This version rings no bells for me. We were revolting against 1950s domestic ideology that told women to be quiet, feminine, and satisfied with making homes for men. The meaning of liberation was to figure out how to live on our own terms, and if we did read mimeographed newsletters from activists, we didn’t think we had to agree with them. We didn’t feel anyone was our leader. We talked together on the streets, in classrooms, in cafés. Everyone’s experiences counted.

In those conversations, prostitution was considered neither a central issue nor a terrible thing — or not more terrible than everything else we were coming to recognize as oppressive. We wanted to know why housework wasn’t paid and women were supposed to do all the childrearing. We wanted to define our own ways to enjoy sex. We used a new word, ”sexist.” I don’t recall attending a single formal meeting, but I have identified since that time as a feminist.

In this book, Bindel offers two things: cheers and brickbats. Those who agree with her get cheers, everyone else gets brickbats. Less subtle than boxing commentary that recognizes all good punches, this is a bitterness born of thwarting: Prostitution still exists. Millett and Dworkin have been betrayed. Someone must pay.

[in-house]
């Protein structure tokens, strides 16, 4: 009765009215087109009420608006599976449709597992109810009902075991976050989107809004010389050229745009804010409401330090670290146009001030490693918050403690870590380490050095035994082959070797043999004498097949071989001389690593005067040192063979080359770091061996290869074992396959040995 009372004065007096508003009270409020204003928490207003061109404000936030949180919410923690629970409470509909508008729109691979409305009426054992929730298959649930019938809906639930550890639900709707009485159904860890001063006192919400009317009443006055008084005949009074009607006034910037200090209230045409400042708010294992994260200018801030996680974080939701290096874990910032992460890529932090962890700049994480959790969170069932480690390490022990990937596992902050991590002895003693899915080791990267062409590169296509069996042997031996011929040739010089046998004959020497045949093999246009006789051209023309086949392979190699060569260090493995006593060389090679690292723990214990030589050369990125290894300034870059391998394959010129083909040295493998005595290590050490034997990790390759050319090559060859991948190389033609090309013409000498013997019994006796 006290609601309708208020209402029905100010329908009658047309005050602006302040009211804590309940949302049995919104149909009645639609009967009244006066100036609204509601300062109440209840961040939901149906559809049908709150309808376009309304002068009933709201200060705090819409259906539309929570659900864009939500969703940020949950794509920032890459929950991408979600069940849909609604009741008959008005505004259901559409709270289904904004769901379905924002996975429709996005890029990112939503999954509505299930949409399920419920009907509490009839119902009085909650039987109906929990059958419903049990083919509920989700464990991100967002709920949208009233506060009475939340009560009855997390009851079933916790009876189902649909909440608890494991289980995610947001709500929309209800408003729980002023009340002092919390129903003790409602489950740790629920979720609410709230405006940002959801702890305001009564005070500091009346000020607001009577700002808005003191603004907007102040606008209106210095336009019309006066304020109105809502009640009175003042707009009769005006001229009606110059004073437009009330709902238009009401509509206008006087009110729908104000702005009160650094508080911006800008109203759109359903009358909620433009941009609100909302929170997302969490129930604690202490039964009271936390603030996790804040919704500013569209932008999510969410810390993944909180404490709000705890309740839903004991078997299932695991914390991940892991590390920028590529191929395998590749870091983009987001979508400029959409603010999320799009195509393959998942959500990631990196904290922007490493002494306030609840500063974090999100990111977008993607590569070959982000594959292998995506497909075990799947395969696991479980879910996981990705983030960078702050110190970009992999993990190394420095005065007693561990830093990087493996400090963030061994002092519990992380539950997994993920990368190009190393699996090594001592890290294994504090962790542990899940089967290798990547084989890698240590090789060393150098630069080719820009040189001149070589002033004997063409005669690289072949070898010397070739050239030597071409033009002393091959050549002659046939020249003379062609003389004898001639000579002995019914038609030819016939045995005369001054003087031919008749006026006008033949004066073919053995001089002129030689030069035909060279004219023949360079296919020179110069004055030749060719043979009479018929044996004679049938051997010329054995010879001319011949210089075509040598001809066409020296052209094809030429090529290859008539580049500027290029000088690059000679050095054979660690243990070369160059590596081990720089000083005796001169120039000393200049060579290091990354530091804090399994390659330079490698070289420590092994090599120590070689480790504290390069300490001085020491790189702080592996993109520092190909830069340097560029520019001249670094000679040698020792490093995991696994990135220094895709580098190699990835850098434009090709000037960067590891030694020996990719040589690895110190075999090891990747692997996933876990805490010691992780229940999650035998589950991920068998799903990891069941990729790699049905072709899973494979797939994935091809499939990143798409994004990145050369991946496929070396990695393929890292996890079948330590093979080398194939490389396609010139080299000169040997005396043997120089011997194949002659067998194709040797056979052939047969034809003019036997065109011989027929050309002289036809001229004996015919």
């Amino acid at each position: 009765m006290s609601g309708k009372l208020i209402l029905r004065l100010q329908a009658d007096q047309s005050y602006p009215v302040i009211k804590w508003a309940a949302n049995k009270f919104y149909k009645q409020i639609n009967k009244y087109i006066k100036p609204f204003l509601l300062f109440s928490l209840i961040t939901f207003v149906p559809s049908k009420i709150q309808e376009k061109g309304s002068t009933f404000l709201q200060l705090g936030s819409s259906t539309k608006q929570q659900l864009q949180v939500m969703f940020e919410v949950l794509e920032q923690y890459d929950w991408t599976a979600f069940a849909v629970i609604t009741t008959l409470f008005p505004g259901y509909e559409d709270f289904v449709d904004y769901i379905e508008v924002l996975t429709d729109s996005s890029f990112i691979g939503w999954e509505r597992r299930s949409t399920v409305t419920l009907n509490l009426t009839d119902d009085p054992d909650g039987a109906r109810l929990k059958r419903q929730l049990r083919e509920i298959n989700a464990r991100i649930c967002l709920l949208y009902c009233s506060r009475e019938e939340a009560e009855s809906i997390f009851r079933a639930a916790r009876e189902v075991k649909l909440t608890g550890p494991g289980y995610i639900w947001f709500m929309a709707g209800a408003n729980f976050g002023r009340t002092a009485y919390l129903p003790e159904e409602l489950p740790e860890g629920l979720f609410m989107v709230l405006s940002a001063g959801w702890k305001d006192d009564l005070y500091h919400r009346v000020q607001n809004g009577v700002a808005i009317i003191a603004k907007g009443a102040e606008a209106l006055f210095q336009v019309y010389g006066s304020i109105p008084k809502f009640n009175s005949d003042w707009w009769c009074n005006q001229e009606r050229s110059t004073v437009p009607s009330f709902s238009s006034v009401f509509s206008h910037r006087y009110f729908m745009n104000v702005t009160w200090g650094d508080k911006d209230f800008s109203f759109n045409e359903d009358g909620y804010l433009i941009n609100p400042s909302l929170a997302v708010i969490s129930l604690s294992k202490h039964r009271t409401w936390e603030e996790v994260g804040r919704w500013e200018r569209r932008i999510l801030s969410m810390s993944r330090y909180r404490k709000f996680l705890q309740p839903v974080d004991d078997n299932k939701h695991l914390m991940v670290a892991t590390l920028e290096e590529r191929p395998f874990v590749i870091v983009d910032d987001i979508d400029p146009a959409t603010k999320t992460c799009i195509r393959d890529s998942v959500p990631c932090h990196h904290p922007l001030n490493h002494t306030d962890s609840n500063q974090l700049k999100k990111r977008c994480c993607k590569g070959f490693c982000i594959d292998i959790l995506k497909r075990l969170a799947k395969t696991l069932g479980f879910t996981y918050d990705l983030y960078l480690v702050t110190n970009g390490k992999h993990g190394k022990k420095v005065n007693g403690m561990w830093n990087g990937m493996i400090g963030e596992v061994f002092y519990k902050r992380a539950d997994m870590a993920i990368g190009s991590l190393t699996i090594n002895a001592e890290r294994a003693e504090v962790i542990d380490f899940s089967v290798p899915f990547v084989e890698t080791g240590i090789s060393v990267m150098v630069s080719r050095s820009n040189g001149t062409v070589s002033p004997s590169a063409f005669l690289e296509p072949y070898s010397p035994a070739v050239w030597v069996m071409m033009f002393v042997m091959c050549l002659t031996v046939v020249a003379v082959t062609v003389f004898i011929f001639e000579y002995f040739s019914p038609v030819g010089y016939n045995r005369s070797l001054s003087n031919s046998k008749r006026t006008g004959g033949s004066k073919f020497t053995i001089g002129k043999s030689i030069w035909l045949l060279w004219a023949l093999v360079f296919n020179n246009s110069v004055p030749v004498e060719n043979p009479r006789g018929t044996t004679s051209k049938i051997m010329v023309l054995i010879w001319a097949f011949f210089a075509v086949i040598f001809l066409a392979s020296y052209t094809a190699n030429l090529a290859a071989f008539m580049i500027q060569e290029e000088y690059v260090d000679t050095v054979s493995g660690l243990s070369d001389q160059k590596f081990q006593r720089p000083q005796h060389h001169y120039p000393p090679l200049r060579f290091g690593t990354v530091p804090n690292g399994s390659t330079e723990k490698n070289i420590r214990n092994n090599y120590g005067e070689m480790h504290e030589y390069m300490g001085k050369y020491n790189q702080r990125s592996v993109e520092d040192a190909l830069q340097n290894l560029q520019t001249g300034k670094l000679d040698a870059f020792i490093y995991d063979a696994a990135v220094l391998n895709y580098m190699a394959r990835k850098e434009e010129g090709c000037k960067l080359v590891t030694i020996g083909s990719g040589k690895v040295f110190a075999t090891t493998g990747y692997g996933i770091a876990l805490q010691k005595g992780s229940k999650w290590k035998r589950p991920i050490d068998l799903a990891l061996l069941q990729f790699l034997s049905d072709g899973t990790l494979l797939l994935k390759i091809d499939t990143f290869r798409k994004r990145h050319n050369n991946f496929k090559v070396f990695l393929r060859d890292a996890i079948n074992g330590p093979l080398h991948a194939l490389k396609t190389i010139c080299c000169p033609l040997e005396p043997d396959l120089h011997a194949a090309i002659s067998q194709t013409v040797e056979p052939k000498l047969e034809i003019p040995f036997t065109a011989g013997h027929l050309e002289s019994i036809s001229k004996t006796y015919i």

Nowadays in conversations about women’s rights, there’s widespread agreement about the need for more education, equal salaries, and better job opportunities. But bring up women’s physical bodies, and ideologies of femininity and patriarchy flash like wildfire. Intransigent conflict pursues contraceptionabortion, surrogacy and, perhaps above all, how women can and may consent to have sex. For radical feminists like Bindel, the insertion of money into a sexual relationship signifies no women can ever consent, even when they say they do.

News about women who sell sex has changed tone since publication in 2000 of the UN Protocol on Trafficking, although legal definitions are even now not fully agreed on. Media reports routinely confuse or use all available terms. Human trafficking is not distinguished from people-smuggling, borrowing money to migrate is called debt bondage, awful working conditions and child labor become modern slavery, and selling sex is renamed either sex trafficking or sex slavery. All sociocultural contexts are eliminated in favor of universalizing definitions. No interest is shown in considering how to improve working conditions. The result is to define women as victims in need of rescue, especially when they are selling sex.

In this context it’s not surprising that abolitionism should reemerge into the mainstream. Bindel calls hers the new abolition movement, misleadingly linking to Josephine Butler’s nineteenth-century campaigns to abolish government regulation of prostitution (not prostitution itself). Bindel rejects the aforementioned proliferation of terms: “Trafficking is merely a process in which some women and children are prostituted. Prostitution itself is the problem.” Which at least confirms a long-standing activist complaint regarding anti-trafficking campaigns: that the real object is prohibition of any woman from selling sex, anywhere, anytime.